Monthly review: 2017-02

Life in February

The most important posts in February were life decisions. First, waking up earlier. Three weeks ago I decided to get up at 06:30 each day. The implementation was an alarm, but not in the usual way. I set my alarm on my phone, and put my phone in the kitchen before bed. (I initially thought I would use a separate corded alarm clock, but using my phone is better because I’m forced to put my phone away.) This procedure is helped by a second alarm at 10:00, reminding me to put my phone in the kitchen and go to bed.

The “waking up earlier” change has been successful. My rhythm has stabilized. I have been less successful with leaving work at the desired time. I aimed to leave at 16:30, but have still been leaving around 18:00. The main problem is that evening activities tend to start around 18:00 or 19:00. I wish to find a regular 17:00 activity which forces me out of work.

The second life change in February was to “go paperless”. This is ongoing - I’ve shredded several hundred A4 sheets, with many hundreds/thousands more to go. Going paperless is part of a larger project to organize my home. Don’t hoard. Organize the useful stuff. Remove the crap stuff. Only buy good investments.

A third takeaway from February is that I am not going to become a neckbeard. My company (Pusher) paid for me to visit FOSDEM this month. I wrote a couple of summaries of talks in the “realtime” track, but the main valuable thing I came away with was not any new technical knowledge. It was a warning. FOSDEM was the caricature neckbeard conference. People with no concern for their health or appearance; their life devoted to open source projects which sounded unimportant. I was struck by my lack of care about open source. It scares me a little that my current project - learning C/UNIX/networking - could turn into a neckbeard project. I need to be careful that it does not, and that it is instead focussed on enhancing my career.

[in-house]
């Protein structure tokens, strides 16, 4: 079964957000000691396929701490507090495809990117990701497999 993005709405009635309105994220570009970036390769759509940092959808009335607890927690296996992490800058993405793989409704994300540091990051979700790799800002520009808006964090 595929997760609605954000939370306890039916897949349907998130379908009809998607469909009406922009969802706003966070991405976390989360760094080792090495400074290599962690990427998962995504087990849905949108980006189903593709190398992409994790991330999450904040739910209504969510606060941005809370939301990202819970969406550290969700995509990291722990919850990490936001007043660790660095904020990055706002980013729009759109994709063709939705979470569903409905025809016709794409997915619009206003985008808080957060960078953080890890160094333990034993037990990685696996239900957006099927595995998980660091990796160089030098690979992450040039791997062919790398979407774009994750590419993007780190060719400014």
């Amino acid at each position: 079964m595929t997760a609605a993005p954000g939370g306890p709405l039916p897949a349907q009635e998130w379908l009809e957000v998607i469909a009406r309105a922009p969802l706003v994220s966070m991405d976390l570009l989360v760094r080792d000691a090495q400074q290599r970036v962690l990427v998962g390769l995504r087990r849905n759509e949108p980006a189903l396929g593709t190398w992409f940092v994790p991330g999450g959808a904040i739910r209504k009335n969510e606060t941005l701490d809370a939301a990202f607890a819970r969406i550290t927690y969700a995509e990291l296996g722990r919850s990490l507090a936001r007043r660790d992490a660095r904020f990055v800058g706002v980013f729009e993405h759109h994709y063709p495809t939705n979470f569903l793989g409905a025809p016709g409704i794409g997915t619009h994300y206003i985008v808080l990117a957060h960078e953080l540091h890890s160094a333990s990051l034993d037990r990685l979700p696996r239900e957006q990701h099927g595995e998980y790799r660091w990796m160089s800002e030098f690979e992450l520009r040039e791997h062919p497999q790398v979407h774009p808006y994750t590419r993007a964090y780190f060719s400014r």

Technical stuff in February

Now as for the bulk of February’s posts: they were on C and UNIX.

I also wrote a few posts on distributed systems: the “happened-before” relation and Lamport timestamps. My intention is to work towards an understanding of consensus algorithms - probably Raft.

How does this compare to my plan for February?

A mixed bag. In last month’s review, I said I would …

In February, I’ll learn more electronics fundamentals - voltage, capacitance, resistance, etc. I want to complement this by making real circuits.

This didn’t play out. I didn’t do any of this. I don’t regret it; the things I learned are probably more useful. I bought an Electron device from, which I want to turn into a bike tracker. I haven’t started with this project.

In February, I’ll explore more C fundamentals - such as compilation in detail (object files, assembly). … I’ll learn more UNIX fundamentals - how time-sharing/processes are implemented, and more fundamental socket/networking programs.

I did some of these. I want to concentrate on the socket/networking programs. I think this is valuable knowledge: for my work now and for my future career.

In February, I’ll learn more WebRTC fundamentals - ICE and SDP. I’ll make a few “hello world” programs. Soon I’ll show the canonical chat program using Pusher as a signaling server.

I did not do any posts on ICE or SDP; those are still the next posts I plan to write. At work (Pusher), I ran a WebRTC evening. We made a clone of Spaceteam. I plan to run another evening in March, probably around adding audio/video to our clone.

March: the month of Vidrio

Last month, I set these themes: electronics, C, UNIX, networking, WebRTC. These themes are supposed to teach me the fundamentals of real-world programming. They should provide the basis for any future concrete projects/businesses, or for a long-term career in consulting/contracting.

However, these topics alone do not satisfy me. I am also choosing a project for this month as a concrete guide. This project is Vidrio, my screen-sharing program. I aim to have it released by the end of March.

Plan for March

Next technical things to learn: